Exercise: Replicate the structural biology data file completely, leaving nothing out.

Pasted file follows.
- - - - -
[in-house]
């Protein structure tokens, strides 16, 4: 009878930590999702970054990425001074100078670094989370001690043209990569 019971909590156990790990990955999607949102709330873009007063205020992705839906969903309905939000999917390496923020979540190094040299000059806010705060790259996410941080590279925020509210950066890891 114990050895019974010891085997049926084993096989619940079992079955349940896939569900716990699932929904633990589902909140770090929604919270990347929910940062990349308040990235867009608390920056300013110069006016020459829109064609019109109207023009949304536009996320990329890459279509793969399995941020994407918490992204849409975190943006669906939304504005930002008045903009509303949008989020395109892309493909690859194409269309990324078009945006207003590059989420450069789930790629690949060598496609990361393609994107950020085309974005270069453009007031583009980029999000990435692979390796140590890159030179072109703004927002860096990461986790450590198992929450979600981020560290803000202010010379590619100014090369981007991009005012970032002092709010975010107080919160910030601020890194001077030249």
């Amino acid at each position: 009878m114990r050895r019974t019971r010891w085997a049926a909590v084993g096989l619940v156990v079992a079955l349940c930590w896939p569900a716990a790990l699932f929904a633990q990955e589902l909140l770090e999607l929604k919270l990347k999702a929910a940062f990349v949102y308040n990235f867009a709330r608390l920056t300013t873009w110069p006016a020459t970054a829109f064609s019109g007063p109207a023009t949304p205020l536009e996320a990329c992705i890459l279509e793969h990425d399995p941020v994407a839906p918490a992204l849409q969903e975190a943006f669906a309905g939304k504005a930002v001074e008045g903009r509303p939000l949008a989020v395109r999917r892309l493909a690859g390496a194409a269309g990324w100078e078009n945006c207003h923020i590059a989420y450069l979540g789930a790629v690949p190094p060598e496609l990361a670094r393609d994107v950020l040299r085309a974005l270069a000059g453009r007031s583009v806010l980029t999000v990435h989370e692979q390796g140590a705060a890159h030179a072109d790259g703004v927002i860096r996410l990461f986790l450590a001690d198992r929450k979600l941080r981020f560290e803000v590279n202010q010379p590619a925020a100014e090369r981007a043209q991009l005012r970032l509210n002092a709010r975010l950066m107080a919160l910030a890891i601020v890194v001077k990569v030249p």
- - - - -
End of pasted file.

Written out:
[in-house]
């Protein structure tokens, strides 16, 4: 009878930590999702970054990425001074100078670094989370001690043209990569 019971909590156990790990990955999607949102709330873009007063205020992705839906969903309905939000999917390496923020979540190094040299000059806010705060790259996410941080590279925020509210950066890891 114990050895019974010891085997049926084993096989619940079992079955349940896939569900716990699932929904633990589902909140770090929604919270990347929910940062990349308040990235867009608390920056300013110069006016020459829109064609019109109207023009949304536009996320990329890459279509793969399995941020994407918490992204849409975190943006669906939304504005930002008045903009509303949008989020395109892309493909690859194409269309990324078009945006207003590059989420450069789930790629690949060598496609990361393609994107950020085309974005270069453009007031583009980029999000990435692979390796140590890159030179072109703004927002860096990461986790450590198992929450979600981020560290803000202010010379590619100014090369981007991009005012970032002092709010975010107080919160910030601020890194001077030249």
């Amino acid at each position: 009878m114990r050895r019974t019971r010891w085997a049926a909590v084993g096989l619940v156990v079992a079955l349940c930590w896939p569900a716990a790990l699932f929904a633990q990955e589902l909140l770090e999607l929604k919270l990347k999702a929910a940062f990349v949102y308040n990235f867009a709330r608390l920056t300013t873009w110069p006016a020459t970054a829109f064609s019109g007063p109207a023009t949304p205020l536009e996320a990329c992705i890459l279509e793969h990425d399995p941020v994407a839906p918490a992204l849409q969903e975190a943006f669906a309905g939304k504005a930002v001074e008045g903009r509303p939000l949008a989020v395109r999917r892309l493909a690859g390496a194409a269309g990324w100078e078009n945006c207003h923020i590059a989420y450069l979540g789930a790629v690949p190094p060598e496609l990361a670094r393609d994107v950020l040299r085309a974005l270069a000059g453009r007031s583009v806010l980029t999000v990435h989370e692979q390796g140590a705060a890159h030179a072109d790259g703004v927002i860096r996410l990461f986790l450590a001690d198992r929450k979600l941080r981020f560290e803000v590279n202010q010379p590619a925020a100014e090369r981007a043209q991009l005012r970032l509210n002092a709010r975010l950066m107080a919160l910030a890891i601020v890194v001077k990569v030249p």